Also, occasionally, I will have the sensation that my lower jaw and mouth are way, way larger than they really are. I mean, like cartoonishly large – down-to-my-belly-button large. Sometimes I’ll feel like my teeth or tongue are huge or in the way – not in an anxious ‘omg choking’ sort of way, but just “hey you’ve got these big things in your mouth, wtf?” Particles of food will feel this way on my tongue sometimes too.

Rarely, I’ll have the feeling that something is coming out of my mouth. Dunno what, just something – it usually manifests in my dreams as bony appendages shooting out of my mouth from my throat. I’ve used this in a D&D game before – I even think that’s how I described it. “Bony appendages.” This hasn’t happened in a good while. At least a couple years.

Lately, things have gotten strange. I can’t think of a good way to explain or describe this, but my experience of the color blue has changed. Not all blues – dark blues or grey blues or light blues are mostly the same, but ==BLUE== is different. ==TEAL== is different too. Different how? I don’t know. Just different – to the point where it pops out almost like neon when I see it.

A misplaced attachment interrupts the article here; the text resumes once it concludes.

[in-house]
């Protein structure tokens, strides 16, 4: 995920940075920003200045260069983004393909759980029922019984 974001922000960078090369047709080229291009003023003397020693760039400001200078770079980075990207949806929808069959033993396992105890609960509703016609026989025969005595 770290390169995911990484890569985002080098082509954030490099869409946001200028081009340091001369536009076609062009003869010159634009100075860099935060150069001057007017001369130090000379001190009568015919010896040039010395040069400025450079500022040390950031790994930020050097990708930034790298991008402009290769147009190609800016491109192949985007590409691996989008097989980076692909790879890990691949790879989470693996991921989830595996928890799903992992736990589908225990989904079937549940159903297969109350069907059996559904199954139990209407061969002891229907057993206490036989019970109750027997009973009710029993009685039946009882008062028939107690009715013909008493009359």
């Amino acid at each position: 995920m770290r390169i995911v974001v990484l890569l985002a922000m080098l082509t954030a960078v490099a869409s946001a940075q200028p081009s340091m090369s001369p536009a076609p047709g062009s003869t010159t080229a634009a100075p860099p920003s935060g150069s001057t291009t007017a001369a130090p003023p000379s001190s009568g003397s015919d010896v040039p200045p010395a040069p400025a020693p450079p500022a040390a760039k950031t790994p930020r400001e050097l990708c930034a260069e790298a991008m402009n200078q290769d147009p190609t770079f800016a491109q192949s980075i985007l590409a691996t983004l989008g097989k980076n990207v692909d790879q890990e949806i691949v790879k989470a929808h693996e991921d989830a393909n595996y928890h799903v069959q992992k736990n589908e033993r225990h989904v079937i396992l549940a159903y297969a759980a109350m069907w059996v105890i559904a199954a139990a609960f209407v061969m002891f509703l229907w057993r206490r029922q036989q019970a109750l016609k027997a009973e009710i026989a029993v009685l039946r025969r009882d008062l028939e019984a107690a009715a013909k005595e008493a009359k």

My psychiatrist says these sound like ‘organic’ symptoms – as opposed I assume to neurochemical ones – and wants me to see my primary care doctor about it. He didn’t say ‘tumor’ or ‘stroke’ but.. It’s not like I’ve never considered that I might have something anatomically wrong with my brain, but I never really considered it, you know, seriously.

 
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Posted by on February 12, 2013 in Uncategorized

 

This is the afterlife that stars experience after they die.

That is all.

 
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Posted by on December 28, 2012 in Uncategorized

 

Erik’s Wager on the End of the World